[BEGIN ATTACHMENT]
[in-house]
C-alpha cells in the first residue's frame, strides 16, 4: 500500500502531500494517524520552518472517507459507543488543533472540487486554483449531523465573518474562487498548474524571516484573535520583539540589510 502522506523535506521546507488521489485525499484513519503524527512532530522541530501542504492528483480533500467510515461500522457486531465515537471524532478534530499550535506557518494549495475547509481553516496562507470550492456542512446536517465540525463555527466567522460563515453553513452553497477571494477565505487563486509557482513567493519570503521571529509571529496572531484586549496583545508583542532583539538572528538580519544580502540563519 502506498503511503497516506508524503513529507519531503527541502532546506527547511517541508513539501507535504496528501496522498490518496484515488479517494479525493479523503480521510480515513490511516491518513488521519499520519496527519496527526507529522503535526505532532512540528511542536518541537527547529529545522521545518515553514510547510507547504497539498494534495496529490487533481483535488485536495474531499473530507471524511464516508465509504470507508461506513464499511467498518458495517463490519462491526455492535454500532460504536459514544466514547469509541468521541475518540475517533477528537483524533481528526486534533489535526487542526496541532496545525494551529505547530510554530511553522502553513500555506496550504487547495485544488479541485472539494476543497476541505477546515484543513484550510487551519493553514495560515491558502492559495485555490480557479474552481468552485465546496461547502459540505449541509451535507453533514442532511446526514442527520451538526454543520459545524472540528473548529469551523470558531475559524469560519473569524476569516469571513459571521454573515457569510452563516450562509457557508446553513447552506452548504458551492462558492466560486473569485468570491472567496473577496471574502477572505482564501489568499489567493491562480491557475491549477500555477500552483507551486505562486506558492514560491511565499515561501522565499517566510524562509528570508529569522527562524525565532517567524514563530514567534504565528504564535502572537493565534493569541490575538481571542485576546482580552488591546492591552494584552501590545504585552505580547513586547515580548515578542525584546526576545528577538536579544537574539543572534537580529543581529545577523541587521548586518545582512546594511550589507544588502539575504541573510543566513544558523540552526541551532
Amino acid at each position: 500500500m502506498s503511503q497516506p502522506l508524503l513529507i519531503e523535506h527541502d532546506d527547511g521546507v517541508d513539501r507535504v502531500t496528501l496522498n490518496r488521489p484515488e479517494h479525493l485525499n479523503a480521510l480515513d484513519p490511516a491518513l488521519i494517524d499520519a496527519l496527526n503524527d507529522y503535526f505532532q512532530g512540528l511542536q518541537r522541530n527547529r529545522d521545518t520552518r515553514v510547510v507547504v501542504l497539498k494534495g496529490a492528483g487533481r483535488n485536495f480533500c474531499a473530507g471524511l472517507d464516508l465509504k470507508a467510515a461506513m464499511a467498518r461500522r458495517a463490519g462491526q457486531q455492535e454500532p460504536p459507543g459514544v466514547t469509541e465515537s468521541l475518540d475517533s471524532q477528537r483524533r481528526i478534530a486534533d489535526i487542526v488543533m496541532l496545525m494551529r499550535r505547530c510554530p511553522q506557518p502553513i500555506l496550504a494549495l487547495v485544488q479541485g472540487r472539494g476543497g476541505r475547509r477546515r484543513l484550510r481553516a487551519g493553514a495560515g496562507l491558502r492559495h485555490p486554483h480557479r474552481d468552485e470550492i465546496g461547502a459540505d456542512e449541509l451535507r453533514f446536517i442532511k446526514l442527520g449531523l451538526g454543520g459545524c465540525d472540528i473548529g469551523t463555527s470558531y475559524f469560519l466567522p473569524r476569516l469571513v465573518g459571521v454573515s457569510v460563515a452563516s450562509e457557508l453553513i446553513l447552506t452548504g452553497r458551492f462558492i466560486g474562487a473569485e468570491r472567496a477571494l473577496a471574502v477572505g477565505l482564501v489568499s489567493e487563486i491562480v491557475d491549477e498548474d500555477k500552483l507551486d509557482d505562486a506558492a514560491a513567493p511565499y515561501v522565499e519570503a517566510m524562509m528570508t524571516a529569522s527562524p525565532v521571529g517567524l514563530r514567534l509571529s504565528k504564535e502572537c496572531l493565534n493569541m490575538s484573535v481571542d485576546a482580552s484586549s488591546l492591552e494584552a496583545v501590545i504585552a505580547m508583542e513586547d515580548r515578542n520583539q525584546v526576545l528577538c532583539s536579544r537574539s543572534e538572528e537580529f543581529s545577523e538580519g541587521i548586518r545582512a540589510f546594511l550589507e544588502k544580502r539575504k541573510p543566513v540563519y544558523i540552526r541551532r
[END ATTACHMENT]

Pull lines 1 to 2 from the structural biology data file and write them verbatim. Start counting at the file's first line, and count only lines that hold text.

[in-house]
C-alpha cells in the first residue's frame, strides 16, 4: 500500500502531500494517524520552518472517507459507543488543533472540487486554483449531523465573518474562487498548474524571516484573535520583539540589510 502522506523535506521546507488521489485525499484513519503524527512532530522541530501542504492528483480533500467510515461500522457486531465515537471524532478534530499550535506557518494549495475547509481553516496562507470550492456542512446536517465540525463555527466567522460563515453553513452553497477571494477565505487563486509557482513567493519570503521571529509571529496572531484586549496583545508583542532583539538572528538580519544580502540563519 502506498503511503497516506508524503513529507519531503527541502532546506527547511517541508513539501507535504496528501496522498490518496484515488479517494479525493479523503480521510480515513490511516491518513488521519499520519496527519496527526507529522503535526505532532512540528511542536518541537527547529529545522521545518515553514510547510507547504497539498494534495496529490487533481483535488485536495474531499473530507471524511464516508465509504470507508461506513464499511467498518458495517463490519462491526455492535454500532460504536459514544466514547469509541468521541475518540475517533477528537483524533481528526486534533489535526487542526496541532496545525494551529505547530510554530511553522502553513500555506496550504487547495485544488479541485472539494476543497476541505477546515484543513484550510487551519493553514495560515491558502492559495485555490480557479474552481468552485465546496461547502459540505449541509451535507453533514442532511446526514442527520451538526454543520459545524472540528473548529469551523470558531475559524469560519473569524476569516469571513459571521454573515457569510452563516450562509457557508446553513447552506452548504458551492462558492466560486473569485468570491472567496473577496471574502477572505482564501489568499489567493491562480491557475491549477500555477500552483507551486505562486506558492514560491511565499515561501522565499517566510524562509528570508529569522527562524525565532517567524514563530514567534504565528504564535502572537493565534493569541490575538481571542485576546482580552488591546492591552494584552501590545504585552505580547513586547515580548515578542525584546526576545528577538536579544537574539543572534537580529543581529545577523541587521548586518545582512546594511550589507544588502539575504541573510543566513544558523540552526541551532